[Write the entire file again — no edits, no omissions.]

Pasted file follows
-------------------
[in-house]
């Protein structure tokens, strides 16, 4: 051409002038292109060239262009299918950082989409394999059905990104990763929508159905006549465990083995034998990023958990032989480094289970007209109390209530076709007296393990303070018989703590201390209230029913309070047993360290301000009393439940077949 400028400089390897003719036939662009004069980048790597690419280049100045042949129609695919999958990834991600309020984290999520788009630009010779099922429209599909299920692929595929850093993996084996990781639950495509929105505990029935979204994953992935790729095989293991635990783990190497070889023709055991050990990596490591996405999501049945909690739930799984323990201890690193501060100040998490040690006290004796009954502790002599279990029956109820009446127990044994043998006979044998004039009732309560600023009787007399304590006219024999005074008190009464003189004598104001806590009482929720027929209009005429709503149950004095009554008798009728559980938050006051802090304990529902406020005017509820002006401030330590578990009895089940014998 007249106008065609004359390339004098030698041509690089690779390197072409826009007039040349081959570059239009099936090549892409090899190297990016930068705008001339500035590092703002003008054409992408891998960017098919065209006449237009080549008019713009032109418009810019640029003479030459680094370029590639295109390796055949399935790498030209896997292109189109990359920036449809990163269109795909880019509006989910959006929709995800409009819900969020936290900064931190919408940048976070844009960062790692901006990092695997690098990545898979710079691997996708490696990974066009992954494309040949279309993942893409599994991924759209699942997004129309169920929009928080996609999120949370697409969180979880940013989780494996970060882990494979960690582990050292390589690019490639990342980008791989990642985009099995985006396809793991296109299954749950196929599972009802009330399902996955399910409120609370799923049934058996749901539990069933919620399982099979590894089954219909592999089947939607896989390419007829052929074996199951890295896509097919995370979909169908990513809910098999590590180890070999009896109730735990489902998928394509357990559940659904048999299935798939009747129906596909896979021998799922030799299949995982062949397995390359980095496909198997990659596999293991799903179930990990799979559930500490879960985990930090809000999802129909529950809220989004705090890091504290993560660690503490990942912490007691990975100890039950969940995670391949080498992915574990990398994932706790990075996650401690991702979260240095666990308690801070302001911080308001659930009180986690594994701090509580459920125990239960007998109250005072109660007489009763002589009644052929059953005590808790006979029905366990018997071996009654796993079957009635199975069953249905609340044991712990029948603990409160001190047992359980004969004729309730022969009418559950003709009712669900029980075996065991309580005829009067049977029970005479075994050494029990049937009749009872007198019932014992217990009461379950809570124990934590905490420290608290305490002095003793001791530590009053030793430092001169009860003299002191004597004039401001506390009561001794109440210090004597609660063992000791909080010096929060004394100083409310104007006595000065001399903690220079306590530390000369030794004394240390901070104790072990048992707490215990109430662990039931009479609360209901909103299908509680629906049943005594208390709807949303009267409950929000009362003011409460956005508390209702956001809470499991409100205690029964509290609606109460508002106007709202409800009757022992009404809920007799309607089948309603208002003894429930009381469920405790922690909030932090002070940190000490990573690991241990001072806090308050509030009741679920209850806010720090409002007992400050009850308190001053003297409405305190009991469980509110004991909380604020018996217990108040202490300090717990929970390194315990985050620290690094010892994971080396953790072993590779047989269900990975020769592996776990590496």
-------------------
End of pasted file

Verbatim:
[in-house]
């Protein structure tokens, strides 16, 4: 051409002038292109060239262009299918950082989409394999059905990104990763929508159905006549465990083995034998990023958990032989480094289970007209109390209530076709007296393990303070018989703590201390209230029913309070047993360290301000009393439940077949 400028400089390897003719036939662009004069980048790597690419280049100045042949129609695919999958990834991600309020984290999520788009630009010779099922429209599909299920692929595929850093993996084996990781639950495509929105505990029935979204994953992935790729095989293991635990783990190497070889023709055991050990990596490591996405999501049945909690739930799984323990201890690193501060100040998490040690006290004796009954502790002599279990029956109820009446127990044994043998006979044998004039009732309560600023009787007399304590006219024999005074008190009464003189004598104001806590009482929720027929209009005429709503149950004095009554008798009728559980938050006051802090304990529902406020005017509820002006401030330590578990009895089940014998 007249106008065609004359390339004098030698041509690089690779390197072409826009007039040349081959570059239009099936090549892409090899190297990016930068705008001339500035590092703002003008054409992408891998960017098919065209006449237009080549008019713009032109418009810019640029003479030459680094370029590639295109390796055949399935790498030209896997292109189109990359920036449809990163269109795909880019509006989910959006929709995800409009819900969020936290900064931190919408940048976070844009960062790692901006990092695997690098990545898979710079691997996708490696990974066009992954494309040949279309993942893409599994991924759209699942997004129309169920929009928080996609999120949370697409969180979880940013989780494996970060882990494979960690582990050292390589690019490639990342980008791989990642985009099995985006396809793991296109299954749950196929599972009802009330399902996955399910409120609370799923049934058996749901539990069933919620399982099979590894089954219909592999089947939607896989390419007829052929074996199951890295896509097919995370979909169908990513809910098999590590180890070999009896109730735990489902998928394509357990559940659904048999299935798939009747129906596909896979021998799922030799299949995982062949397995390359980095496909198997990659596999293991799903179930990990799979559930500490879960985990930090809000999802129909529950809220989004705090890091504290993560660690503490990942912490007691990975100890039950969940995670391949080498992915574990990398994932706790990075996650401690991702979260240095666990308690801070302001911080308001659930009180986690594994701090509580459920125990239960007998109250005072109660007489009763002589009644052929059953005590808790006979029905366990018997071996009654796993079957009635199975069953249905609340044991712990029948603990409160001190047992359980004969004729309730022969009418559950003709009712669900029980075996065991309580005829009067049977029970005479075994050494029990049937009749009872007198019932014992217990009461379950809570124990934590905490420290608290305490002095003793001791530590009053030793430092001169009860003299002191004597004039401001506390009561001794109440210090004597609660063992000791909080010096929060004394100083409310104007006595000065001399903690220079306590530390000369030794004394240390901070104790072990048992707490215990109430662990039931009479609360209901909103299908509680629906049943005594208390709807949303009267409950929000009362003011409460956005508390209702956001809470499991409100205690029964509290609606109460508002106007709202409800009757022992009404809920007799309607089948309603208002003894429930009381469920405790922690909030932090002070940190000490990573690991241990001072806090308050509030009741679920209850806010720090409002007992400050009850308190001053003297409405305190009991469980509110004991909380604020018996217990108040202490300090717990929970390194315990985050620290690094010892994971080396953790072993590779047989269900990975020769592996776990590496």